Working families across Croydon can look forward to having more money in their pockets – thanks to a range of new Government measures coming into effect this week.
- Giving 32 million people an income tax cut, including 54,240 people in Croydon Central and 183,482 across the whole of Croydon, meaning people can keep more of what they earn on average £1,205.
- Freezing fuel duty for the ninth successive year saving the typical driver saving the average car driver £1,000 by 2020 compared to Labour’s plans.
- Giving a £690 annual pay increase to over 2.4 million workers through the National Living Wage – benefiting around 167,000 people in London.
- Giving people more dignity and security in their retirement in Croydon by increasing the full State Pension by 2.6 per cent this year, meaning people will get nearly £170 more a year.
From the start of the new tax year on 6 April, the personal allowance and higher rate of income tax will increase. The personal tax allowance will increase to £12,500, an increase of £650 – almost double what it was under Labour. This means a basic rate taxpayer will pay over £1,200 less income tax than they did in 2010, giving people more money in their pockets.
Our income tax cuts have taken 1.74 million of the lowest paid workers out of paying income tax altogether and taken 230,000 people out of the higher rate 40% tax bracket since 2015.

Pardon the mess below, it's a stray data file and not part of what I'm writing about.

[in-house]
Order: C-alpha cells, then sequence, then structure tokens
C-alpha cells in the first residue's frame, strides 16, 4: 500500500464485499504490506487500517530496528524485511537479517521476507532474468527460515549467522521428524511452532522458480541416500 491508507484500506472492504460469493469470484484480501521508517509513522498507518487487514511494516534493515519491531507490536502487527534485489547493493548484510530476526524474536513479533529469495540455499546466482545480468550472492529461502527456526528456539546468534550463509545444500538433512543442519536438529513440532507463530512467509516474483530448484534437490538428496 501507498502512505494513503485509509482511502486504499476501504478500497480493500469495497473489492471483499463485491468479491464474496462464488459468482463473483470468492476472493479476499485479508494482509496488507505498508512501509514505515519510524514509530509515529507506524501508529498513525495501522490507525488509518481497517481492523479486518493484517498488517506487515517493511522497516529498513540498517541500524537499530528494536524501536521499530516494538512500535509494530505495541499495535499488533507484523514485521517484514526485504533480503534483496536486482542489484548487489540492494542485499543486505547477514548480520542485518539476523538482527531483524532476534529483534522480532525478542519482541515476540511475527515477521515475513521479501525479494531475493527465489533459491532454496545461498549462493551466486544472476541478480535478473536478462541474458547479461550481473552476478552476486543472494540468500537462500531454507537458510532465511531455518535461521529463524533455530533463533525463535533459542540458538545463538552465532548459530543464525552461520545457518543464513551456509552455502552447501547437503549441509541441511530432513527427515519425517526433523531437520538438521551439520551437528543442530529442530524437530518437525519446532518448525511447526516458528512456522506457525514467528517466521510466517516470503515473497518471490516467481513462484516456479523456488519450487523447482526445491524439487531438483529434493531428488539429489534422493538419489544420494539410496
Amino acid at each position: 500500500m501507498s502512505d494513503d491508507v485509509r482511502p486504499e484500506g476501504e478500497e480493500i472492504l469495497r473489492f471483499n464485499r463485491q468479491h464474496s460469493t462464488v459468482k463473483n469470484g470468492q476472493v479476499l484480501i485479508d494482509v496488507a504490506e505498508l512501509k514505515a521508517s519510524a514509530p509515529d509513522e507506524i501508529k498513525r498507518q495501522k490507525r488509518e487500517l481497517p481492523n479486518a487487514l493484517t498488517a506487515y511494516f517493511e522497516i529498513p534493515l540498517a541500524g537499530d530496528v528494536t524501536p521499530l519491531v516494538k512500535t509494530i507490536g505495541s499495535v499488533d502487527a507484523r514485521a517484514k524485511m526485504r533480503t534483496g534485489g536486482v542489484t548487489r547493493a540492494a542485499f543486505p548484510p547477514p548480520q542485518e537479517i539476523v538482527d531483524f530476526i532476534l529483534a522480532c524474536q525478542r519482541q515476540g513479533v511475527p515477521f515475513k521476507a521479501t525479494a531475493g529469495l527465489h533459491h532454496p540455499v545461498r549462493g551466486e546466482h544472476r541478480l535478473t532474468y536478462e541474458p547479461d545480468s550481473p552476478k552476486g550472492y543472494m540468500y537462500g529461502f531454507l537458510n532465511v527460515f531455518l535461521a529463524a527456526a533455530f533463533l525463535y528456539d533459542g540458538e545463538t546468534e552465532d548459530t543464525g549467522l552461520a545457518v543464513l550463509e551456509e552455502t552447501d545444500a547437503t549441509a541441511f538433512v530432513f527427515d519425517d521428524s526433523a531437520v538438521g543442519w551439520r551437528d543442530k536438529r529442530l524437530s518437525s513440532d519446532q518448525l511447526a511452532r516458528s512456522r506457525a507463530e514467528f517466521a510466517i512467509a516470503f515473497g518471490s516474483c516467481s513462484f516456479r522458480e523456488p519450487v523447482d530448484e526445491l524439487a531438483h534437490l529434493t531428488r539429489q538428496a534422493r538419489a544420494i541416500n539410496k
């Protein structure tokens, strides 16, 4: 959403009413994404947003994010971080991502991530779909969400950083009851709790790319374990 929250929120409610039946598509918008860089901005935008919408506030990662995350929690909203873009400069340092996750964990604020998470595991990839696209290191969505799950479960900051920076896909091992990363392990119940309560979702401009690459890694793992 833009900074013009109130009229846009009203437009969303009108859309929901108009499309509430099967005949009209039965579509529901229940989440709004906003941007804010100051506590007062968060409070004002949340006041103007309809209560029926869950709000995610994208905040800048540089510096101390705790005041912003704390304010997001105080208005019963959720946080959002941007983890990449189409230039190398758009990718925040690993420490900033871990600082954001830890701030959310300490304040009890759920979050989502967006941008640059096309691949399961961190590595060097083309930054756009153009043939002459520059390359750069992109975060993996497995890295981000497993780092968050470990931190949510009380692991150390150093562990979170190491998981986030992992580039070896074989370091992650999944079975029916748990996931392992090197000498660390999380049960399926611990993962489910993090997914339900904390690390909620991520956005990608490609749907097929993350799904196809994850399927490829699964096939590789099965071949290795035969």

As well as cutting taxes for millions of people a year earlier than planned, fuel duty has been frozen for a ninth year in a row, saving those who use a car to travel to work and visit family thousands of pounds.
From 1 April new rates of the National Living Wage will rise again, from £7.83 to £8.21, a 4.9 per cent increase – handing a full-time worker a further £690 annual pay increase and taking his or her total pay-rise, since the introduction of the National Living Wage, to over £2,750 a year.
Mario Creatura, Parliamentary Candidate for Croydon Central, said:
“The Conservatives have always been committed to keeping taxes down so people can keep more of their hard-earned money, and these measures are good news for 54,240 people in Croydon Central who will see their taxes cut.
“We have once again cut income tax for workers and frozen fuel duty again, meaning a bit more money in people’s pockets at the end of the month. Our increase to the National Living Wage mean millions of the lowest paid will receive a pay rise and people can also look forward to greater security in their retirement through increases to the state pension. We can only continue cutting taxes and increasing pay through our balanced approach to the economy."
We’re cutting taxes for millions of people – so they have more money in their pockets
- We are increasing the Personal Allowance to £12,500 – the amount you earn before you start paying income tax – a year earlier than planned so an average taxpayer will be £1,205 better off than in 2010. We have increased personal allowance every year, cutting taxes, and giving people more money in their pocket. This means a basic rate taxpayer will pay £1,205 less tax in 2019-20 than in 2010-11 (HMT, Budget 2018, 29 October 2018, link).